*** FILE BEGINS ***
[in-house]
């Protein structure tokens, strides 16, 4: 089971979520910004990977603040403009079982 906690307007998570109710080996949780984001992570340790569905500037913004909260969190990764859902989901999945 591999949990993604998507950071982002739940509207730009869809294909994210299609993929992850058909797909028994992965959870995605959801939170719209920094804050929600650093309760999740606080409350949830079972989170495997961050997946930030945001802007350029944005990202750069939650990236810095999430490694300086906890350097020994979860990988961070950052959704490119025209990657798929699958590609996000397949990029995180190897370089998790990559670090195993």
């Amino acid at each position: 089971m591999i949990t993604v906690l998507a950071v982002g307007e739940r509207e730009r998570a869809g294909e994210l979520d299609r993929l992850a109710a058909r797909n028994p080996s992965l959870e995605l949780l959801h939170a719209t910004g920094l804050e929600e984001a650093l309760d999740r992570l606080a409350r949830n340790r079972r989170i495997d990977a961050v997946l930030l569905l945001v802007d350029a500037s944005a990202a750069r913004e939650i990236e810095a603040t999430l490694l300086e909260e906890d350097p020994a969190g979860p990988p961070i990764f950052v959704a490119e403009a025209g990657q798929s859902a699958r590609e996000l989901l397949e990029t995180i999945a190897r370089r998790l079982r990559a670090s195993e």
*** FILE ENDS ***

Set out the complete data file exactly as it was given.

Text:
[in-house]
């Protein structure tokens, strides 16, 4: 089971979520910004990977603040403009079982 906690307007998570109710080996949780984001992570340790569905500037913004909260969190990764859902989901999945 591999949990993604998507950071982002739940509207730009869809294909994210299609993929992850058909797909028994992965959870995605959801939170719209920094804050929600650093309760999740606080409350949830079972989170495997961050997946930030945001802007350029944005990202750069939650990236810095999430490694300086906890350097020994979860990988961070950052959704490119025209990657798929699958590609996000397949990029995180190897370089998790990559670090195993």
């Amino acid at each position: 089971m591999i949990t993604v906690l998507a950071v982002g307007e739940r509207e730009r998570a869809g294909e994210l979520d299609r993929l992850a109710a058909r797909n028994p080996s992965l959870e995605l949780l959801h939170a719209t910004g920094l804050e929600e984001a650093l309760d999740r992570l606080a409350r949830n340790r079972r989170i495997d990977a961050v997946l930030l569905l945001v802007d350029a500037s944005a990202a750069r913004e939650i990236e810095a603040t999430l490694l300086e909260e906890d350097p020994a969190g979860p990988p961070i990764f950052v959704a490119e403009a025209g990657q798929s859902a699958r590609e996000l989901l397949e990029t995180i999945a190897r370089r998790l079982r990559a670090s195993e």